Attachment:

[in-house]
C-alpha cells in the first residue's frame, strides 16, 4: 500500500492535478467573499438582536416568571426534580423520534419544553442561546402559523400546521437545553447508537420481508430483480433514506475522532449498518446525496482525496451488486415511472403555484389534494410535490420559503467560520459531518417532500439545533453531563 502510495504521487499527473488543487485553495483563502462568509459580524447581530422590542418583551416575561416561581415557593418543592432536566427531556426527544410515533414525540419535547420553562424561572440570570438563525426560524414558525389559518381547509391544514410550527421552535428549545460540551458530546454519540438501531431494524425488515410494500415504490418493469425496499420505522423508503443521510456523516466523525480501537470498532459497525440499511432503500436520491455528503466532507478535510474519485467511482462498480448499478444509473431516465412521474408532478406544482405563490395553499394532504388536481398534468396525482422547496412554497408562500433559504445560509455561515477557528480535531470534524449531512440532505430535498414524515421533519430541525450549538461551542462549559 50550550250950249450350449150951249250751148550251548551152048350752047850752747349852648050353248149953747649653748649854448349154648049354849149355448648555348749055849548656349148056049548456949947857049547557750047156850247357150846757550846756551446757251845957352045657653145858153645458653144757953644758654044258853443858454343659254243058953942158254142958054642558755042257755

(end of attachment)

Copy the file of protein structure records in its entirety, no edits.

[in-house]
C-alpha cells in the first residue's frame, strides 16, 4: 500500500492535478467573499438582536416568571426534580423520534419544553442561546402559523400546521437545553447508537420481508430483480433514506475522532449498518446525496482525496451488486415511472403555484389534494410535490420559503467560520459531518417532500439545533453531563 502510495504521487499527473488543487485553495483563502462568509459580524447581530422590542418583551416575561416561581415557593418543592432536566427531556426527544410515533414525540419535547420553562424561572440570570438563525426560524414558525389559518381547509391544514410550527421552535428549545460540551458530546454519540438501531431494524425488515410494500415504490418493469425496499420505522423508503443521510456523516466523525480501537470498532459497525440499511432503500436520491455528503466532507478535510474519485467511482462498480448499478444509473431516465412521474408532478406544482405563490395553499394532504388536481398534468396525482422547496412554497408562500433559504445560509455561515477557528480535531470534524449531512440532505430535498414524515421533519430541525450549538461551542462549559 50550550250950249450350449150951249250751148550251548551152048350752047850752747349852648050353248149953747649653748649854448349154648049354849149355448648555348749055849548656349148056049548456949947857049547557750047156850247357150846757550846756551446757251845957352045657653145858153645458653144757953644758654044258853443858454343659254243058953942158254142958054642558755042257755